The Hong Kong Monetary Authority (HKMA) has completed its annual assessment of the list of Domestic Systemically Important Authorized Institutions (D-SIBs). As with previous years, the assessment takes into account the size, interconnectedness, substitutability and complexity of authorized institutions. Based on the assessment results, the total number of D-SIBs has decreased from six to five. The Bank of East Asia, Limited is no longer identified as a D-SIB in this assessment considering its systemic importance relative to other institutions. The updated list of D-SIBs, which will take effect on 1 January 2022, is shown in the Annex.
Under the D-SIB framework, each of the authorized institutions designated as a D-SIB will be required to include a Higher Loss Absorbency (HLA) requirement into the calculation of its regulatory capital buffers within a period of 12 months after the formal notification of its designation. The HLA requirement applicable to a D-SIB (expressed as a ratio of an authorized institution’s Common Equity Tier 1 (CET1) capital to its risk-weighted assets as calculated under the Banking (Capital) Rules) ranges between 1% and 3.5% (depending on the assessed level of the D-SIB’s systemic importance).
Compared to the list of D-SIBs published on 30 December 2020, there is no change to the HLA requirements applied to the five designated D-SIBs.
Further details about the decision can be found on the HKMA website (Systemically Important Authorized Institutions (SIBs)).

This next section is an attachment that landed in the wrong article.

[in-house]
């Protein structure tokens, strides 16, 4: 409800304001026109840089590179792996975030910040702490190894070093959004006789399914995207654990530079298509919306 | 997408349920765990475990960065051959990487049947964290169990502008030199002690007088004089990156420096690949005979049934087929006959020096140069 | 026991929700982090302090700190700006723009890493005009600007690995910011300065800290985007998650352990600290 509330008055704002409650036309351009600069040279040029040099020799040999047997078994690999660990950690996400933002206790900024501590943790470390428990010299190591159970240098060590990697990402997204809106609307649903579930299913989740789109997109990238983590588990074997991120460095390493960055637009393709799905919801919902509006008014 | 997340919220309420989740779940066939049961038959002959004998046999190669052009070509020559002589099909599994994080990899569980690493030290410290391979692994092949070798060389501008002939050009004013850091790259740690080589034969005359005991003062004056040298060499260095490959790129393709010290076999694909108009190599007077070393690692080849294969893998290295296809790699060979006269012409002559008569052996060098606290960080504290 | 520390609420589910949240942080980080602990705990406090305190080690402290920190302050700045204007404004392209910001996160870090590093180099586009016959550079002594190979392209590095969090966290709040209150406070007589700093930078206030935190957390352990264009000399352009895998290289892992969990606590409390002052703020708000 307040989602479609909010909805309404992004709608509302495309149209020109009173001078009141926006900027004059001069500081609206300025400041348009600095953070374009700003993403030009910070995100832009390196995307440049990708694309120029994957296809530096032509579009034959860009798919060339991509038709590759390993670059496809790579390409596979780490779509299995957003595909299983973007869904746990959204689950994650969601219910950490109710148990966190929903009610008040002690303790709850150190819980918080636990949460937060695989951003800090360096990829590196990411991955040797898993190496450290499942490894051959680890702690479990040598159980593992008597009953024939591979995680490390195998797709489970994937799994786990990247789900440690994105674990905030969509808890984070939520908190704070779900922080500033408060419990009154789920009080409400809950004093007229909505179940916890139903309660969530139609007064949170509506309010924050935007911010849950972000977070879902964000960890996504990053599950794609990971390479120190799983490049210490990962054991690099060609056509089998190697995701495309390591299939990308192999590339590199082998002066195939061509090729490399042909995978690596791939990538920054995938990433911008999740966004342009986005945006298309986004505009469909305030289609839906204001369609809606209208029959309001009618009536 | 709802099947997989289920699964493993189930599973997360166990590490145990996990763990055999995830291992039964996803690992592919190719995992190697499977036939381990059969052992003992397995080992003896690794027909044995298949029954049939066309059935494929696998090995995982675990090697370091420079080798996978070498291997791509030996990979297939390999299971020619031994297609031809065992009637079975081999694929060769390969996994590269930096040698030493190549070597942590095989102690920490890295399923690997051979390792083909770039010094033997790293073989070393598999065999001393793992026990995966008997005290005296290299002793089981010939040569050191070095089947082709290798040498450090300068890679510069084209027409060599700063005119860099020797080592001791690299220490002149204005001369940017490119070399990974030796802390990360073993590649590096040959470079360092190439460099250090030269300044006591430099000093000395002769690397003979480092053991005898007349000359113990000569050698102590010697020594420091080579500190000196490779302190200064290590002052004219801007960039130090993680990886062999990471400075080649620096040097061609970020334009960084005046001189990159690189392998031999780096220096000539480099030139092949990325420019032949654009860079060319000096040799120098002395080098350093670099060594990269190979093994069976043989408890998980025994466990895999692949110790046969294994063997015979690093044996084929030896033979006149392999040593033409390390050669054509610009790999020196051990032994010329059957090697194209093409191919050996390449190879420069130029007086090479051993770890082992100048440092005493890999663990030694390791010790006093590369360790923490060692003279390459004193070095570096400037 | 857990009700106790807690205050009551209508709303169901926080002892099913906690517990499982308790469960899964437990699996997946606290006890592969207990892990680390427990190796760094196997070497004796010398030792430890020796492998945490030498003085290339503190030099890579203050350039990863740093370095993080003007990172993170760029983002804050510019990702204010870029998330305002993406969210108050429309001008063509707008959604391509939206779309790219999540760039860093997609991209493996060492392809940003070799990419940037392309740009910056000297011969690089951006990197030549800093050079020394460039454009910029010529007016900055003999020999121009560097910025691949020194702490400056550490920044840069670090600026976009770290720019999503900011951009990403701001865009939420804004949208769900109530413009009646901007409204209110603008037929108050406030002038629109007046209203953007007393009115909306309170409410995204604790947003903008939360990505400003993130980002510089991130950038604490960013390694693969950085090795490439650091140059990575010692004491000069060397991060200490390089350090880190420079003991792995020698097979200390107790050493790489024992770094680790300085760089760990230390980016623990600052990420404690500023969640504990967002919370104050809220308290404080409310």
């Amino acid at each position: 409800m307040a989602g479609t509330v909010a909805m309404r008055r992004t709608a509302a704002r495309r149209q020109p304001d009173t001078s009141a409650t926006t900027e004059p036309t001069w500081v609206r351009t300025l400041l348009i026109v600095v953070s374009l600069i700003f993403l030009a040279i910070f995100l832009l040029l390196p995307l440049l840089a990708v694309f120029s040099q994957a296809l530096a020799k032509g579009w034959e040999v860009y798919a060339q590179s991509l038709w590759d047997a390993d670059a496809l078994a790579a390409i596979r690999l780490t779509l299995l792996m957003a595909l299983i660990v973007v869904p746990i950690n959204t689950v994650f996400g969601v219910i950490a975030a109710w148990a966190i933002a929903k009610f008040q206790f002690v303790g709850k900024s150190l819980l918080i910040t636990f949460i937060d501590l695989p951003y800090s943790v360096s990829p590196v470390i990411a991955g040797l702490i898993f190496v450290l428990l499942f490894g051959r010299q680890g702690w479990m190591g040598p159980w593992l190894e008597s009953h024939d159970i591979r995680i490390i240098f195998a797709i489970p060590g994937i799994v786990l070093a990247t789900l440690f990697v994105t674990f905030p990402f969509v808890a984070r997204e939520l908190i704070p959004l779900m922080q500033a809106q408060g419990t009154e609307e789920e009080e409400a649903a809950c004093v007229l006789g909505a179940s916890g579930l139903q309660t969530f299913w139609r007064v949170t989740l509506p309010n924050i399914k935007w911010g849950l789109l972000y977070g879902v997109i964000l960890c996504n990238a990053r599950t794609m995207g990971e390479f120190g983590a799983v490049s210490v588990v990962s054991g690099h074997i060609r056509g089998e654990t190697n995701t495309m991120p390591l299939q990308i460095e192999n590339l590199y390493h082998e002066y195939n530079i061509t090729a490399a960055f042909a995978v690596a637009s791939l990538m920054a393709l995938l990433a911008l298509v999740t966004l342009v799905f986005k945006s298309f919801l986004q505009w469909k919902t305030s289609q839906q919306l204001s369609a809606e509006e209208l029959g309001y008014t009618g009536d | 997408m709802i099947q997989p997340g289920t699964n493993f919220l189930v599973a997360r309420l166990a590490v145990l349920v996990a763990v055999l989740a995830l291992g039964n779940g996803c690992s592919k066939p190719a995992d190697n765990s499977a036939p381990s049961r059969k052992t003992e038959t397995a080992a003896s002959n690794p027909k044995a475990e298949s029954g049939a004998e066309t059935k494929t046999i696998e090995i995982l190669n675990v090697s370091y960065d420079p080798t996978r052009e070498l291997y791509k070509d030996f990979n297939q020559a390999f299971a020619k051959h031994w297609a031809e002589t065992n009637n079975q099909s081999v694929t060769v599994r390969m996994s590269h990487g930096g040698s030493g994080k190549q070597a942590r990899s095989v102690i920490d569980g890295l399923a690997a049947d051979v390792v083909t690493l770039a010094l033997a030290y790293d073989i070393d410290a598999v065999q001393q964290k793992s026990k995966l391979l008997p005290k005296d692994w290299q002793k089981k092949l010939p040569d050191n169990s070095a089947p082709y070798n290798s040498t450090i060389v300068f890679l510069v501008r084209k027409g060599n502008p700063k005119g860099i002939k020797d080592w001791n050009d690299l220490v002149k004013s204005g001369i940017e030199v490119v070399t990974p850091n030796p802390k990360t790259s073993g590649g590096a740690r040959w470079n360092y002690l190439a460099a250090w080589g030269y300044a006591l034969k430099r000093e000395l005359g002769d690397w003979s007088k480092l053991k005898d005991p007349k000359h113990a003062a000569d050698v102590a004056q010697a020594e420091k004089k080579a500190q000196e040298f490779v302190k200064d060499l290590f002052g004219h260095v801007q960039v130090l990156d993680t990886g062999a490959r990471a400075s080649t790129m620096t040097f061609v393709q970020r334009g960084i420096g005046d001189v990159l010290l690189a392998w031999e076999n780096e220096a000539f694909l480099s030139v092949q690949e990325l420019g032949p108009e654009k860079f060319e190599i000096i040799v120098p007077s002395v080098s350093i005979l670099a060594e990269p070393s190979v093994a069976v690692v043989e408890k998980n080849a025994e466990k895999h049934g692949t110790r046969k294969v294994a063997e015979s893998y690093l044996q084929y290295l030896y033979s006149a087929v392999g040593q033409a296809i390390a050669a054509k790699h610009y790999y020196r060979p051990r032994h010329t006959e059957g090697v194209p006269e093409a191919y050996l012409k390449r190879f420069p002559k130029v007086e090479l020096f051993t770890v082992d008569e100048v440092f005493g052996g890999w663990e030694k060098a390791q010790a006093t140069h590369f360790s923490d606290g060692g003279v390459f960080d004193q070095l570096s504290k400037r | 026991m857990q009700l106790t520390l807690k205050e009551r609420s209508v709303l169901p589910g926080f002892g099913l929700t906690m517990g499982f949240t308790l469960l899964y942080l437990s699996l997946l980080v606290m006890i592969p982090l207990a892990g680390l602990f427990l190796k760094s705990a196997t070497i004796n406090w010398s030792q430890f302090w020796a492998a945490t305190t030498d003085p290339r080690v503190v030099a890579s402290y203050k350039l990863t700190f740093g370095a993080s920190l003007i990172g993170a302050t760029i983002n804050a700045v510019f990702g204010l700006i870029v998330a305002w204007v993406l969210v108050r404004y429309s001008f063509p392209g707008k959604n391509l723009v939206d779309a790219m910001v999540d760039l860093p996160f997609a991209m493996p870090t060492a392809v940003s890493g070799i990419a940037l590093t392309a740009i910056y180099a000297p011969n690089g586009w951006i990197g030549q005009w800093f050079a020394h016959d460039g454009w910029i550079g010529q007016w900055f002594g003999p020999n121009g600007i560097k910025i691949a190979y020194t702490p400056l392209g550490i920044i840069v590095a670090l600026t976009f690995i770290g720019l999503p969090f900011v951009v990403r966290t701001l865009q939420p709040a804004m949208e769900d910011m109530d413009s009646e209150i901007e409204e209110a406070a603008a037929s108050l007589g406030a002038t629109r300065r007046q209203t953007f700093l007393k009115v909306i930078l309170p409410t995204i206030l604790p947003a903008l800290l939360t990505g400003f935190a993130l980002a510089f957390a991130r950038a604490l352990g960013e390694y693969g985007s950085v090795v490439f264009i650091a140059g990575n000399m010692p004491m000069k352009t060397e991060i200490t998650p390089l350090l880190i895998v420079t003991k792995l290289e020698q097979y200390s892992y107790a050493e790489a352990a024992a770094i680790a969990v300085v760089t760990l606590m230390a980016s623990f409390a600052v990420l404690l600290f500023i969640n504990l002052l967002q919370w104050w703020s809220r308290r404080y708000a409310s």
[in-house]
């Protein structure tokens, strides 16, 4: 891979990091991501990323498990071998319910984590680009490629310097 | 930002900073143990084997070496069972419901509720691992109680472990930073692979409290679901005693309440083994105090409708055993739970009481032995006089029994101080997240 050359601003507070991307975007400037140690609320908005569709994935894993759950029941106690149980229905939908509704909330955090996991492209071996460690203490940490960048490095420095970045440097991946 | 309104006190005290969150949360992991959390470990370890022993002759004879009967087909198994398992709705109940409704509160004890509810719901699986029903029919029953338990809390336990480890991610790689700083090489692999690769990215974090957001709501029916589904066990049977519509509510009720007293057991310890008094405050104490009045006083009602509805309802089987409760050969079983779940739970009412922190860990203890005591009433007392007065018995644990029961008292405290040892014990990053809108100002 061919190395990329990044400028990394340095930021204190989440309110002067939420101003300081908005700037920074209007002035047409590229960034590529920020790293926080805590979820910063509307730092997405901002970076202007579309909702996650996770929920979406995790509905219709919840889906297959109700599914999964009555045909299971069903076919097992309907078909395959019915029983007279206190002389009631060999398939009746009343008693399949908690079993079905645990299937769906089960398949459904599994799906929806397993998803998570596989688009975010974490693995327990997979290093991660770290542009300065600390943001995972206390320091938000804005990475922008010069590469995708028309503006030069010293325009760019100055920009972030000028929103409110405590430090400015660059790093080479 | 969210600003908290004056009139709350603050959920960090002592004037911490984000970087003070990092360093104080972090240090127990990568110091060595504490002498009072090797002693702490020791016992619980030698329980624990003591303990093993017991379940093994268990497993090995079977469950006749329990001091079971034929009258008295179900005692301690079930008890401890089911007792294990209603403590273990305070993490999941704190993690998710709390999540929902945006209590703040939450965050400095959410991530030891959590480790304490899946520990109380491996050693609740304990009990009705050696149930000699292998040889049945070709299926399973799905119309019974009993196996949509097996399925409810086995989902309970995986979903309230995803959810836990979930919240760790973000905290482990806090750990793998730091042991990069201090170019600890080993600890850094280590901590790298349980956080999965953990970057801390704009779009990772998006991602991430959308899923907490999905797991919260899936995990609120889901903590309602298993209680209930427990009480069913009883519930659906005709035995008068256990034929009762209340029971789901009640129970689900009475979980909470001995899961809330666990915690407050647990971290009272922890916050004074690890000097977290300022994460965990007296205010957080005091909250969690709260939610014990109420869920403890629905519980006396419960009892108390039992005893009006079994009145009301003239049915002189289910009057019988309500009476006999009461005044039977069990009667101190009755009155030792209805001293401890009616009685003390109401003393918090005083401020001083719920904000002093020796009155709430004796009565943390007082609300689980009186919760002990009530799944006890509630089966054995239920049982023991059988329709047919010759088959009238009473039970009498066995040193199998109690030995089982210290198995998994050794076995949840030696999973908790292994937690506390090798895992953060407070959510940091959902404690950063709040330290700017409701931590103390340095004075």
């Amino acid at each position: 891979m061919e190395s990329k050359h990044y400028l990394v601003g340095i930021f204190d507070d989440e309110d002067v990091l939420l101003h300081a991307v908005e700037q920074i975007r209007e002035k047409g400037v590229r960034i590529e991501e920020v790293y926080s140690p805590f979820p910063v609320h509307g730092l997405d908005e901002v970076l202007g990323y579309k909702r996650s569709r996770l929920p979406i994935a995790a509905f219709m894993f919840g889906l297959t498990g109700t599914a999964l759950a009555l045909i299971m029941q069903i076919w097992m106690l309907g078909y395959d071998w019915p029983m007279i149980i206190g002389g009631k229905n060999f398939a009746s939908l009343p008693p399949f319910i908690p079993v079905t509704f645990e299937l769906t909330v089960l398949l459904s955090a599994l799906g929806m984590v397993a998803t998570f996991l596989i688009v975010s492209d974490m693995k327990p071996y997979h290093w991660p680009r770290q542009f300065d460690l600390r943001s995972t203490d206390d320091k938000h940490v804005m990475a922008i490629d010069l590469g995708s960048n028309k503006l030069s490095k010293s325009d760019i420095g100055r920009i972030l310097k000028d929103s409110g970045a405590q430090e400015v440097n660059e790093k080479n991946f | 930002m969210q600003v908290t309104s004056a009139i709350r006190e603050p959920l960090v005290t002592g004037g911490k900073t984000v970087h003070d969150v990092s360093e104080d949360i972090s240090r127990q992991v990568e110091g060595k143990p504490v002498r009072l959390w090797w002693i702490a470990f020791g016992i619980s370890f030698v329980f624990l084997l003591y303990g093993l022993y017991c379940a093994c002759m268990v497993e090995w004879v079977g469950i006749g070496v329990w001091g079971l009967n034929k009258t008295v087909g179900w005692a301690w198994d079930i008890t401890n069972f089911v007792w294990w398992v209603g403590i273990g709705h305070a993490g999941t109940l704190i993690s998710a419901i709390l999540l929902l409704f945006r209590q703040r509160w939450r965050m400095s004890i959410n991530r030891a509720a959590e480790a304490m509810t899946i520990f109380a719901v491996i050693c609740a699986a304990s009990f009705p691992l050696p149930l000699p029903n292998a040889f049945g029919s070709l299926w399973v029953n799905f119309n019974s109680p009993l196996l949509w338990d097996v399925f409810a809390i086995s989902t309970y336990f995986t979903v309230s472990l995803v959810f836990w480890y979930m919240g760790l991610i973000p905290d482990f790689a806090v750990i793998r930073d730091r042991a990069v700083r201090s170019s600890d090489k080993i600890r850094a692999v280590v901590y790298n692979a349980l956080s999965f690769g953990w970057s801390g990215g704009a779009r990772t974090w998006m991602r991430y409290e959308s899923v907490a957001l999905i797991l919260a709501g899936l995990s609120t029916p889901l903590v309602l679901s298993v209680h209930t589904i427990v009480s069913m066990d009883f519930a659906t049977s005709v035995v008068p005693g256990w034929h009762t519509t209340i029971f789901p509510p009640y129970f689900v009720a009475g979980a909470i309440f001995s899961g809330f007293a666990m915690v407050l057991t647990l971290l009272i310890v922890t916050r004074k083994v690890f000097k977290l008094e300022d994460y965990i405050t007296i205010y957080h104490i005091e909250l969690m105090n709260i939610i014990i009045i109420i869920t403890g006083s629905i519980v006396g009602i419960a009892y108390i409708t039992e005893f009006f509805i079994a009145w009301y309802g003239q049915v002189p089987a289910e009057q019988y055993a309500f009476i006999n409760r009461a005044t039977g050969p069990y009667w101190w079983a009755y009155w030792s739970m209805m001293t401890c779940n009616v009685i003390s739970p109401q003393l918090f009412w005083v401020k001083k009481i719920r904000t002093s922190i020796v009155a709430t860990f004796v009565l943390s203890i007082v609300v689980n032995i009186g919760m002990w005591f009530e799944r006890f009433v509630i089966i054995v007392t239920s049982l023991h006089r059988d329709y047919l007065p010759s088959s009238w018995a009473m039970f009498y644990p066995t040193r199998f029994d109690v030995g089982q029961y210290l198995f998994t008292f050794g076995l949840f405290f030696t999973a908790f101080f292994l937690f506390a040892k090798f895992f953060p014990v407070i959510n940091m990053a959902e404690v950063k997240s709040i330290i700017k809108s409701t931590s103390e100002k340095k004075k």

1. D-SIB framework in Hong Kong
The Banking (Capital) Rules and the HKMA’s regulatory framework for D-SIBs follow the provisions in “A framework for dealing with domestic systemically important banks” issued by the Basel Committee on Banking Supervision in October 2012, by enabling the Monetary Authority (i) to designate an authorized institution as a D-SIB if the Monetary Authority considers the authorized institution to be of systemic importance in the context of the Hong Kong banking and financial system and (ii) to require an authorized institution designated as a D-SIB to be subject to an HLA capital buffer.
The rationale for imposing an HLA requirement on D-SIBs is to reduce any probability of them becoming non-viable. This is considered both prudent and justified in view of the greater impact that they could have, in the unlikely event of their failure, on the domestic financial system and the local economy more broadly.
2. HLA requirement for authorized institutions designated as D-SIBs
The Monetary Authority is empowered under sections 3U and 3V of the Banking (Capital) Rules to designate D-SIBs and to determine an HLA requirement for each of these D-SIBs by reference to the degree of domestic systemic importance which the Monetary Authority assesses them to bear. To achieve this aim, the HKMA’s regulatory framework for D-SIBs provides for authorized institutions designated as D-SIBs to be allocated to different HLA “buckets”. This differentiated approach reflects the diversified nature and varying degrees of systemic importance of authorized institutions in Hong Kong.
The designated D-SIBs must apply the HLA in the calculation of their regulatory capital buffers within 12 months of the formal notification of their designation. There are five HLA buckets in total ranging from 1% to 3.5%. While only the first four buckets (i.e. from 1% to 2.5%) have been populated so far, the framework includes an empty 3.5% bucket to encourage D-SIBs to refrain from becoming even more systemically important.
The HLA applied to a D-SIB serves (together with the Countercyclical Capital Buffer) as an extension of the Basel III Capital Conservation Buffer. Accordingly, if and when a D-SIB’s CET1 capital ratio falls within the extended buffer range, the D-SIB will be subject to restrictions on the discretionary distributions it may make. The effect of this is that D-SIBs will be required to retain earnings in order to bolster their regulatory capital.
Hong Kong Monetary Authority
24 December 2021